Memphis, Tennessee (CNN) -- They've been romanticized in movies and songs, but many people really do send messages in a bottle.
Chad Pregracke has found 64 of them, accumulating what he believes to be one of the world's largest collections.
The CNN Hero stumbled onto them while cleaning up the country's rivers. Since 1997, he and volunteers of his nonprofit, Living Lands & Waters, have removed more than 7 million pounds of debris from U.S. waterways.
CNN sat down with Pregracke to find out more about his unusual collection and what's inside each bottle.
CNN: How did you come to start this collection?
Chad Pregracke: Well, I found my first one in 1997, the year I started. There was a large flood on the Mississippi in 1993, and some guys put a message in a bottle and they threw it in the river and I found it. It had a flag on it. And I just thought it was kind of cool, so I kept it. ...
The second year, I found two or three more, and then I started to actually look for them. I try to keep as many as I can. ...It's pretty cool to find them because (for the most part) you never know how far they came, where they came from, who they came from.
CNN: How do you find them?
Pregracke: In my work, I see thousands of plastic bottles out there. But I'm always scanning, looking in every bottle for a piece of paper. You get psyched out a lot because people have stuffed napkins or wrappers in there. You get kind of excited and then, "Oh no."
It's the ultimate thing to find out there. When you're working, you don't use that time to open it right then. You put it in (the) boat, think about it and then open it up and read it. There's usually a lot of anticipation for it, especially at a big cleanup.
It's a romantic idea. And truthfully, most of them aren't like a treasure map. Usually they're more intimate. ... They're sort of writing to the universe or the one above, just putting their thoughts out there.
CNN: What types of messages have you found?
Pregracke: Oh, so many things. Some of them come hundreds of miles down the river or different rivers. ... Some of them have been found three or four times and passed on, and it'll keep going down the river and down the river. People will sign them and date them.
I've found lottery tickets, parking tickets, dollar bills. We did find a treasure map, but there was no treasure, I checked. I found one from some guys going to the World Series when it was in Kansas City; that was like 10 years old.
I found one from a girl who threw it in a stream in Lawrence, Kansas, and it made it to the Missouri River and then a couple hundred miles into the Mississippi River. That was cool. I found one for voodoo. It said, "You are bound now," and it had a string that pulled the paper tight. ...
The newest guy on our board, he was at a cleanup for about 10 minutes and he finds this message in a bottle. It had wax at the top so it wouldn't leak and all kinds of sparkles and stuff inside. I thought, "This is going to be a good one." We couldn't see inside the bottle. I got a knife and opened it.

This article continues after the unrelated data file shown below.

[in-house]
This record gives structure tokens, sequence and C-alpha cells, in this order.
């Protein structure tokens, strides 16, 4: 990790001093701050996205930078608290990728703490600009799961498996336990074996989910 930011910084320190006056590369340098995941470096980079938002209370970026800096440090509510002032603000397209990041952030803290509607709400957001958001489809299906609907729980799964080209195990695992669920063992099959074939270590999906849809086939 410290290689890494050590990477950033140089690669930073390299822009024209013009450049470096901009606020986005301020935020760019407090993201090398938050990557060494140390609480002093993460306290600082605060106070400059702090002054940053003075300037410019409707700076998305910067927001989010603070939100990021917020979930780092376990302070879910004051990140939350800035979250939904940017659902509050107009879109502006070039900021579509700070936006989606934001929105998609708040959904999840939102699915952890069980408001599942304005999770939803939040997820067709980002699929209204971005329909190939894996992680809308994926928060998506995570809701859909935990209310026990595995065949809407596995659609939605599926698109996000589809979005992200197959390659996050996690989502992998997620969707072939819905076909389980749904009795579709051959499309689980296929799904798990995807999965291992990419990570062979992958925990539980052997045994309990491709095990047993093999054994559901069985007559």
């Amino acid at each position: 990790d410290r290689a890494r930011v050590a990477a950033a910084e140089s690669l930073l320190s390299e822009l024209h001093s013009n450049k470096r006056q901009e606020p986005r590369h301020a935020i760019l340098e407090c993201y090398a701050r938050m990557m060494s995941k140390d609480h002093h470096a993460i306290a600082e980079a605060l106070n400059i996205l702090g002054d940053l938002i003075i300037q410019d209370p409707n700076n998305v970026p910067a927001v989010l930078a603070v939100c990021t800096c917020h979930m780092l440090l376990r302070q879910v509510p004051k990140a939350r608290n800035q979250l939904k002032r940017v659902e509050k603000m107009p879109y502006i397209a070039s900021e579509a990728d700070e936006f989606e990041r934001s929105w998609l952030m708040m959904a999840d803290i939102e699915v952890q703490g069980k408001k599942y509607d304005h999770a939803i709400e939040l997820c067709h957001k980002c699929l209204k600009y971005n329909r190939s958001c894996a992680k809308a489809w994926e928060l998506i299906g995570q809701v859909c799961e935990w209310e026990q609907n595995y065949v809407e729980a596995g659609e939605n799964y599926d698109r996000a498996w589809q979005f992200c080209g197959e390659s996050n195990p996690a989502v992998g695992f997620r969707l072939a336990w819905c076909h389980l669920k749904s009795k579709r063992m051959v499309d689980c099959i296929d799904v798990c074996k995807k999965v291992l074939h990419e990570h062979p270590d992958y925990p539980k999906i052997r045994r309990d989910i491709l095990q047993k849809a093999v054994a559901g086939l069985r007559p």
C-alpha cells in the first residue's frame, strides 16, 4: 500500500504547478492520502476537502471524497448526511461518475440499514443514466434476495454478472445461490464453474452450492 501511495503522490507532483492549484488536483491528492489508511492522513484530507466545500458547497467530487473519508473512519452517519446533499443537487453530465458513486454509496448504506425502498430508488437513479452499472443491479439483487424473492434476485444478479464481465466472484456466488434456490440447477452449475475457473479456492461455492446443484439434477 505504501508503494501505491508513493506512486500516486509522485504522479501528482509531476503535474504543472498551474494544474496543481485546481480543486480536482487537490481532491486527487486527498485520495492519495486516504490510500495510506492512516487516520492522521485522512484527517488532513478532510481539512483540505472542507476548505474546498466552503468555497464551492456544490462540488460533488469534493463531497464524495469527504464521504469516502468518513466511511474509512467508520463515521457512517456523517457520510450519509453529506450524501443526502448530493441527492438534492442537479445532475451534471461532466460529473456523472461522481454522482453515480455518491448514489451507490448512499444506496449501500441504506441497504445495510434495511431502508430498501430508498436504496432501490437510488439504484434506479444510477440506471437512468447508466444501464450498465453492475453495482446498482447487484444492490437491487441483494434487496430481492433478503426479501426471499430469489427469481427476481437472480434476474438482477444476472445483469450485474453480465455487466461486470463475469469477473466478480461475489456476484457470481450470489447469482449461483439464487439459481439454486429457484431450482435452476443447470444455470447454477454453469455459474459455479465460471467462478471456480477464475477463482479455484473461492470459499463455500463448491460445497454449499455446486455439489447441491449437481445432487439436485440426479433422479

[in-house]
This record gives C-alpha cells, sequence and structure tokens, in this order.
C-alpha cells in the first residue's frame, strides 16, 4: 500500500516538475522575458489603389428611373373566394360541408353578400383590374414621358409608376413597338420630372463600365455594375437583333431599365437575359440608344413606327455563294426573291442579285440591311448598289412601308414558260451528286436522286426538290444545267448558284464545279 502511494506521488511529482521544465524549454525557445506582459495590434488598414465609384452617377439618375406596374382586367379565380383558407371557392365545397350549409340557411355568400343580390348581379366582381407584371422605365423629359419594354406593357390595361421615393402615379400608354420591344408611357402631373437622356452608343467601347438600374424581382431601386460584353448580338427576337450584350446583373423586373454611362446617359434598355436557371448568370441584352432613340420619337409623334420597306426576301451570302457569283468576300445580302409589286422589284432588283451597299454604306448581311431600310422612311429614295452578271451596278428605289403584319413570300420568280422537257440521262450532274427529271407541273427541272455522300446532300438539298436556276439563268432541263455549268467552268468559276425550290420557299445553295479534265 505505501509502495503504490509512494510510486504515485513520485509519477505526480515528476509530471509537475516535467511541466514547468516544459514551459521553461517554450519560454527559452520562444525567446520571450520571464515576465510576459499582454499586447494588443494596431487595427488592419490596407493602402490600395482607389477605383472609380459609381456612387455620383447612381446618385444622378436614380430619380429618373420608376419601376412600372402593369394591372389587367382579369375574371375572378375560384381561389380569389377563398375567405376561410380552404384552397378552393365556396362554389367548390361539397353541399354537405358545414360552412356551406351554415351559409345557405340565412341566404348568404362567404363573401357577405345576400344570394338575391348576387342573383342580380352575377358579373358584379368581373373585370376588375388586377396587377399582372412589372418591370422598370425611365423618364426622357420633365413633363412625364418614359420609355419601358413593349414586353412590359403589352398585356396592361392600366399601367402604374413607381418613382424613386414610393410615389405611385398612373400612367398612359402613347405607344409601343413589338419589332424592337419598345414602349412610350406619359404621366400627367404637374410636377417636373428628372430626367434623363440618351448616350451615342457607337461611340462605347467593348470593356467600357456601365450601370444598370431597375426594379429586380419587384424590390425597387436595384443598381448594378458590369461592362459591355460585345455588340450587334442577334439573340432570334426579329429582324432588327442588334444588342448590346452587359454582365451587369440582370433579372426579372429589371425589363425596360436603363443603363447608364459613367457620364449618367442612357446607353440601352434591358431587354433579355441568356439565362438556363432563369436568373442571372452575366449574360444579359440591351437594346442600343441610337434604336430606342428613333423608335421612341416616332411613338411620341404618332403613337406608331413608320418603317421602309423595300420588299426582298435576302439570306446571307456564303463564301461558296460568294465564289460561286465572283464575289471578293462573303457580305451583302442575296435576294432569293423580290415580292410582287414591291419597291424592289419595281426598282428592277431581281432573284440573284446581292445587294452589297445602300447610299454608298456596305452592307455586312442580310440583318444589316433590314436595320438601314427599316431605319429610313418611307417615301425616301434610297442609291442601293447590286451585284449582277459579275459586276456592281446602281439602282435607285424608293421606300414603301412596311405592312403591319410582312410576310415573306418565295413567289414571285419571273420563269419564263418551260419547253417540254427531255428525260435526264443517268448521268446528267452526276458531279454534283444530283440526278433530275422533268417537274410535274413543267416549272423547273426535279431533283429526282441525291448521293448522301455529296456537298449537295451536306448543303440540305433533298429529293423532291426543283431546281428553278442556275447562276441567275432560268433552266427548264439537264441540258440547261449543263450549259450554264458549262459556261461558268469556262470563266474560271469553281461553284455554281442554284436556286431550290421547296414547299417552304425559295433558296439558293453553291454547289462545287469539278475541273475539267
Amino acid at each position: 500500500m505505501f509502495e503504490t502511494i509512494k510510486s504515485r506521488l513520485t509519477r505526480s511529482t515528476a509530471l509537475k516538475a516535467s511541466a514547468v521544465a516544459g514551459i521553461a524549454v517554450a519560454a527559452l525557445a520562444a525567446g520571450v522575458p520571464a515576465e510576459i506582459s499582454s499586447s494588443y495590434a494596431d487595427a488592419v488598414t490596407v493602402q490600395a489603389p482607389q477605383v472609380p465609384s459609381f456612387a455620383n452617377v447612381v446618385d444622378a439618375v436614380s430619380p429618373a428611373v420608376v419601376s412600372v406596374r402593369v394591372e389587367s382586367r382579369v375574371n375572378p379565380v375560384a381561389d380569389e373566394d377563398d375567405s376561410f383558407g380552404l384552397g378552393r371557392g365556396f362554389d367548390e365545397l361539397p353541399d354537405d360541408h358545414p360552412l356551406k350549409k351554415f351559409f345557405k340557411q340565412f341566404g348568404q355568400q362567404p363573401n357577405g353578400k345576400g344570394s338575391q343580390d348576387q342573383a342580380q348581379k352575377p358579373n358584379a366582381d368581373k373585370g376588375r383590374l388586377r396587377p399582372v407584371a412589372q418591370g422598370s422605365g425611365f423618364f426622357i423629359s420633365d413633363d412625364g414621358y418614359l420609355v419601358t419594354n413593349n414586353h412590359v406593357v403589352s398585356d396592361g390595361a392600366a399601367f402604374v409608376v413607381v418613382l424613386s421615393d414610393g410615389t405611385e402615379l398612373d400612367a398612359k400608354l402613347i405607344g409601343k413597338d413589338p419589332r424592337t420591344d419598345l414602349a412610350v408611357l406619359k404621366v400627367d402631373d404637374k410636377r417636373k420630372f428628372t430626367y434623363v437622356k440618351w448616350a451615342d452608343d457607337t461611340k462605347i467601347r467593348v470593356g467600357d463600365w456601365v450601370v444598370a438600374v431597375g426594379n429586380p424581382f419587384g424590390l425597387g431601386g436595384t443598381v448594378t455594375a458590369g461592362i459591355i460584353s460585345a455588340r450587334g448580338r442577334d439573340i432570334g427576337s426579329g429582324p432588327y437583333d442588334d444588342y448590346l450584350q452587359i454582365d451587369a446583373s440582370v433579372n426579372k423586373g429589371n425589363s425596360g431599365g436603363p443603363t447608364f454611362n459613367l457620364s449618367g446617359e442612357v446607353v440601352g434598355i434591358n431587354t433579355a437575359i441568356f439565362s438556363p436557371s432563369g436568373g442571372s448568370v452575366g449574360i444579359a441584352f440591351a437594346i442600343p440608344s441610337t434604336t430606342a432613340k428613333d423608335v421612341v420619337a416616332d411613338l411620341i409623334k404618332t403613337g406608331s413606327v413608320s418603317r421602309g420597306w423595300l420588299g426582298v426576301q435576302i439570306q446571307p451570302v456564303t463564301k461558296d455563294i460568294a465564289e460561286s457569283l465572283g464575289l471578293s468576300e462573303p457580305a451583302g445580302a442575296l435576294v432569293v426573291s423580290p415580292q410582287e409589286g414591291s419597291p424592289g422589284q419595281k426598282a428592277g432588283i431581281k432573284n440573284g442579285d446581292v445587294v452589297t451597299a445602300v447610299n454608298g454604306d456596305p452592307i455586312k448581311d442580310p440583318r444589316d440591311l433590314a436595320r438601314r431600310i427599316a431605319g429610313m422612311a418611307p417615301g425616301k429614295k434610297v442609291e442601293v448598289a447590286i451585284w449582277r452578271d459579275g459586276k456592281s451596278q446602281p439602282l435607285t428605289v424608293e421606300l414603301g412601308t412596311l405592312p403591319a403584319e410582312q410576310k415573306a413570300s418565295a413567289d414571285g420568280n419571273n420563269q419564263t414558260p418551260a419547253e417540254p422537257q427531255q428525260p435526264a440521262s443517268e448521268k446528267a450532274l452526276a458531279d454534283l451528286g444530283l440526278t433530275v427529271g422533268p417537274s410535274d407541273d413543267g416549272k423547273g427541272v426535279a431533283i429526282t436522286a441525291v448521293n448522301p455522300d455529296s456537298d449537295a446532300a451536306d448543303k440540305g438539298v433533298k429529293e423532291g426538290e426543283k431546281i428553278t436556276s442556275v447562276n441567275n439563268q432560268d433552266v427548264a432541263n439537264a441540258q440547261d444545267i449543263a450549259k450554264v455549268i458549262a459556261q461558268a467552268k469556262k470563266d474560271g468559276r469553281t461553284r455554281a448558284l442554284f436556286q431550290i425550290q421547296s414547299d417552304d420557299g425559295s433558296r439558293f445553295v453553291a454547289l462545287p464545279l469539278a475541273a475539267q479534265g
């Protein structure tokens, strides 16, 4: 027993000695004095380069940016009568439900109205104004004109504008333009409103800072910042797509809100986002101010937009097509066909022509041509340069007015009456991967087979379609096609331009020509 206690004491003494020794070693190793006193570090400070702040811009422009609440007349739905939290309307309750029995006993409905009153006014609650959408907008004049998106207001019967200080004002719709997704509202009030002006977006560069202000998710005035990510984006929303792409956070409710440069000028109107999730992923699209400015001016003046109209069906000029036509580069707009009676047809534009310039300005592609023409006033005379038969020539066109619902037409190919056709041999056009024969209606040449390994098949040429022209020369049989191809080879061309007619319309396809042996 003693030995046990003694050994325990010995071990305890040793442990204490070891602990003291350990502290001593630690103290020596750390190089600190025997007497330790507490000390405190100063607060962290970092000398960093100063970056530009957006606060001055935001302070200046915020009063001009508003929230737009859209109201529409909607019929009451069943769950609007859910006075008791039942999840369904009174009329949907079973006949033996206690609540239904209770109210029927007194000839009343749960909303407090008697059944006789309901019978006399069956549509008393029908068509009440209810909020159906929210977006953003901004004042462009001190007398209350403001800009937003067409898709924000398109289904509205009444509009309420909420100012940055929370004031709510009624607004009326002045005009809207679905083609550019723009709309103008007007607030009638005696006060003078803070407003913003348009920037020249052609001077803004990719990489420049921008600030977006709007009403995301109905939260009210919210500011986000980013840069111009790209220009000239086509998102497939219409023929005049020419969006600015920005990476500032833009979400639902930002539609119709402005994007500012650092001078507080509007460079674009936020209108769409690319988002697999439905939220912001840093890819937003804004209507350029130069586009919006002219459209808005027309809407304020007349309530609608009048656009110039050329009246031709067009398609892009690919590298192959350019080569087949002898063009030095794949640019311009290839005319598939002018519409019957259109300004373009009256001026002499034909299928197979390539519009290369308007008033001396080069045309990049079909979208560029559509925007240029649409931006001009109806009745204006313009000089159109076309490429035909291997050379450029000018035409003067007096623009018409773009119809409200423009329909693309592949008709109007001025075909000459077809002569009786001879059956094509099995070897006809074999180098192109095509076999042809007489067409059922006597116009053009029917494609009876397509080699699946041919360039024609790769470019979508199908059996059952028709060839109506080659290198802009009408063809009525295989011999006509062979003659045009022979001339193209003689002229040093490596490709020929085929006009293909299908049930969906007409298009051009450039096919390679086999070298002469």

This stuff started blowing all over him. It turned out it was the ashes of somebody. It was like the movie "The Big Lebowski." But it was cool. There was a note about the guy who passed away, and it also had another note that said: "If anyone finds this, you are so blessed. Thank you so much." It was kind of neat that they decided to write a note to someone who might find it someday.
CNN: Have you ever gotten in touch with anyone who has sent a message?
Pregracke: Actually, there are fun ones who say, "If you find this, call me." I've called probably three to five of them over the years. Half of them forget they ever did it.
The one that I most remember was a truck driver. He was smart, because he put some rocks in the bottle, which weighs it down, which means the current will carry it versus the wind.
Anyway, his message gave his name and phone number, so I called him and said, "Hey, you threw a message in a bottle." And he said, "I don't know what you're talking about." And I said: "Dude, this is you. It's your name. You must've thrown it off -- my guess is somewhere near Burlington, Iowa -- and I found it about 90 miles downriver." And he said: "Oh my God, I'm pulling over. I did that five or six years ago!" He got superexcited. It made his week.
CNN: Do you think it's the world's largest collection of its kind?
Pregracke: It's the second-largest. I used to think it was the largest, but I just found out maybe a month ago that this dude down in Texas has 150 of them. He's a professor, and he has been documenting garbage on the ocean since 1978 -- not picking it up, just documenting it. So his collection is bigger. ...
But we have found way more than 64 actually. If volunteers find them and want to keep them, I let them, so we've probably found about 50 more. I just don't have them.
CNN: Do you have a favorite message?
Pregracke: I do. It's a song that was written for guitar called "Lavender Is You." It was thrown into the Wabash River and then went into the Ohio River. It's a love song. It's sheet music. ....
There's actually a lot of them that are pretty heavy, you know? They're not treasure maps, but they were written to a lost loved one. ... You don't want to keep it, because it was meant not to be kept. So you just kind of send those on, even though it feels weird letting a bottle go on.